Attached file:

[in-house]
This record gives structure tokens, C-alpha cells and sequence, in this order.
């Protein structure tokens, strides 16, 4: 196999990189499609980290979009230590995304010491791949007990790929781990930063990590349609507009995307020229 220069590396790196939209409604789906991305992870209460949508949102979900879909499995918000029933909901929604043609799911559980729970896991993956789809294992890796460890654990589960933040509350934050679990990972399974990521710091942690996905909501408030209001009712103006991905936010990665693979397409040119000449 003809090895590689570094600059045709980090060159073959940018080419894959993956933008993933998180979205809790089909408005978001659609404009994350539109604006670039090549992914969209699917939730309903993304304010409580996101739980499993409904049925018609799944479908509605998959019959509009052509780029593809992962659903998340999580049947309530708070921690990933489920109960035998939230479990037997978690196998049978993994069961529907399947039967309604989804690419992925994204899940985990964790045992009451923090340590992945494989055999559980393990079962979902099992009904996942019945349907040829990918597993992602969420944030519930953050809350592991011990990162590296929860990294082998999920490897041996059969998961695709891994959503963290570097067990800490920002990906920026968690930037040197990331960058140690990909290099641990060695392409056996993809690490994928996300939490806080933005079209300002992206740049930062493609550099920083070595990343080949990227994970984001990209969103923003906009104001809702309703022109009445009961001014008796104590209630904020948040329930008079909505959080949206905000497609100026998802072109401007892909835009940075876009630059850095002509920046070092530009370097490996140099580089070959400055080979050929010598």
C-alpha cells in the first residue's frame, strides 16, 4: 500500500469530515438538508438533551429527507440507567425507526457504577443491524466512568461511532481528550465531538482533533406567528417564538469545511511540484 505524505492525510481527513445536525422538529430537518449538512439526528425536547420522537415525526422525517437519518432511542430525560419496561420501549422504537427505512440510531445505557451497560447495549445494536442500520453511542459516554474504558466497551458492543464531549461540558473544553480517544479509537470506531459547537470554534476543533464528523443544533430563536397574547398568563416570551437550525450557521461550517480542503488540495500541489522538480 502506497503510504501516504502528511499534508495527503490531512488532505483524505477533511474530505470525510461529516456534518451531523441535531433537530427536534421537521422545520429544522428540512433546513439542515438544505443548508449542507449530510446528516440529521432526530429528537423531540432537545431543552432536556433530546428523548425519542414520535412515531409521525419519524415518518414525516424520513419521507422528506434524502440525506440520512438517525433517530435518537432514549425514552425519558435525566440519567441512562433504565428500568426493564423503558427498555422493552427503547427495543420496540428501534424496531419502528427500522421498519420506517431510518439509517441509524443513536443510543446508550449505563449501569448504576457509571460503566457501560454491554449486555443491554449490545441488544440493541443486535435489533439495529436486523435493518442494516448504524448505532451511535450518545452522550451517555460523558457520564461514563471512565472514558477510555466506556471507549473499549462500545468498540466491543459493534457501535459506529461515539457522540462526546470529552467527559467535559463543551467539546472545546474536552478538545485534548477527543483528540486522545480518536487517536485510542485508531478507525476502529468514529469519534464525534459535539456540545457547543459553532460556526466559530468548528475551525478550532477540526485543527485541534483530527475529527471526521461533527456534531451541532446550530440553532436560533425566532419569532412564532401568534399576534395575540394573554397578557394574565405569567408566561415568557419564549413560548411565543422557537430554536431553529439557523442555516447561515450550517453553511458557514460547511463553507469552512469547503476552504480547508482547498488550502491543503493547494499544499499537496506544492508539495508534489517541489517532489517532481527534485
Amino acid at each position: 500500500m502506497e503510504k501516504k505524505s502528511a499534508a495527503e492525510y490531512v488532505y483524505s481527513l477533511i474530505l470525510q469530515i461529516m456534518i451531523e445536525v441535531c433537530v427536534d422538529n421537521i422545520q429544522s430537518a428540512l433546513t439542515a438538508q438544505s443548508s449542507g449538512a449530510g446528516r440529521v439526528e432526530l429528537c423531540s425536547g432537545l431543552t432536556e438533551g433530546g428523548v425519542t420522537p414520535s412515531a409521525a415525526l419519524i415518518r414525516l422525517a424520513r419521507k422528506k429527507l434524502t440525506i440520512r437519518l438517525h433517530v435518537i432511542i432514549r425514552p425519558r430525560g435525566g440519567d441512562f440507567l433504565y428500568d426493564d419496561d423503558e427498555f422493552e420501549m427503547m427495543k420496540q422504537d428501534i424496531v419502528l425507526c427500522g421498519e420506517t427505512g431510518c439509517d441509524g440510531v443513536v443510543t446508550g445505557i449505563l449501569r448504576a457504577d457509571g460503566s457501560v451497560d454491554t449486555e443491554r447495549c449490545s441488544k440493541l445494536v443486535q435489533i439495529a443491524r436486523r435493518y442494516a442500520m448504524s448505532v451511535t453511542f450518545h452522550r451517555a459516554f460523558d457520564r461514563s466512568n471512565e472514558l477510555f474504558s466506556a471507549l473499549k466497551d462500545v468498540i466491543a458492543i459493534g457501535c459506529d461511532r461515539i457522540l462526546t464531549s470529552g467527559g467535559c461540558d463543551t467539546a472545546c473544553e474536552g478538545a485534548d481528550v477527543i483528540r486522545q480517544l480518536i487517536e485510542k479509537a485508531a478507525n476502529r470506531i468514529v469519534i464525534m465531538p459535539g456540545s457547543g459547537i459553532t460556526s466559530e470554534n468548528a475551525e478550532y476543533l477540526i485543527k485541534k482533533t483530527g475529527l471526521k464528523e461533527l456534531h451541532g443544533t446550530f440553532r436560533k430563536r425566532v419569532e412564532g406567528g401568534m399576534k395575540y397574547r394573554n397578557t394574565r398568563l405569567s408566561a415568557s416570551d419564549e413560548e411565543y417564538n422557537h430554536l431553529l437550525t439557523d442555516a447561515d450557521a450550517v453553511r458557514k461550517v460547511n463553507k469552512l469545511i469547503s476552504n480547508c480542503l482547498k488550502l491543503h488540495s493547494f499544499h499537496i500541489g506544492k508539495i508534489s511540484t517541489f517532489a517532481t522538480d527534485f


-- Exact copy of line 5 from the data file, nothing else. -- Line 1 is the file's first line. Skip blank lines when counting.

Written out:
Amino acid at each position: 500500500m502506497e503510504k501516504k505524505s502528511a499534508a495527503e492525510y490531512v488532505y483524505s481527513l477533511i474530505l470525510q469530515i461529516m456534518i451531523e445536525v441535531c433537530v427536534d422538529n421537521i422545520q429544522s430537518a428540512l433546513t439542515a438538508q438544505s443548508s449542507g449538512a449530510g446528516r440529521v439526528e432526530l429528537c423531540s425536547g432537545l431543552t432536556e438533551g433530546g428523548v425519542t420522537p414520535s412515531a409521525a415525526l419519524i415518518r414525516l422525517a424520513r419521507k422528506k429527507l434524502t440525506i440520512r437519518l438517525h433517530v435518537i432511542i432514549r425514552p425519558r430525560g435525566g440519567d441512562f440507567l433504565y428500568d426493564d419496561d423503558e427498555f422493552e420501549m427503547m427495543k420496540q422504537d428501534i424496531v419502528l425507526c427500522g421498519e420506517t427505512g431510518c439509517d441509524g440510531v443513536v443510543t446508550g445505557i449505563l449501569r448504576a457504577d457509571g460503566s457501560v451497560d454491554t449486555e443491554r447495549c449490545s441488544k440493541l445494536v443486535q435489533i439495529a443491524r436486523r435493518y442494516a442500520m448504524s448505532v451511535t453511542f450518545h452522550r451517555a459516554f460523558d457520564r461514563s466512568n471512565e472514558l477510555f474504558s466506556a471507549l473499549k466497551d462500545v468498540i466491543a458492543i459493534g457501535c459506529d461511532r461515539i457522540l462526546t464531549s470529552g467527559g467535559c461540558d463543551t467539546a472545546c473544553e474536552g478538545a485534548d481528550v477527543i483528540r486522545q480517544l480518536i487517536e485510542k479509537a485508531a478507525n476502529r470506531i468514529v469519534i464525534m465531538p459535539g456540545s457547543g459547537i459553532t460556526s466559530e470554534n468548528a475551525e478550532y476543533l477540526i485543527k485541534k482533533t483530527g475529527l471526521k464528523e461533527l456534531h451541532g443544533t446550530f440553532r436560533k430563536r425566532v419569532e412564532g406567528g401568534m399576534k395575540y397574547r394573554n397578557t394574565r398568563l405569567s408566561a415568557s416570551d419564549e413560548e411565543y417564538n422557537h430554536l431553529l437550525t439557523d442555516a447561515d450557521a450550517v453553511r458557514k461550517v460547511n463553507k469552512l469545511i469547503s476552504n480547508c480542503l482547498k488550502l491543503h488540495s493547494f499544499h499537496i500541489g506544492k508539495i508534489s511540484t517541489f517532489a517532481t522538480d527534485f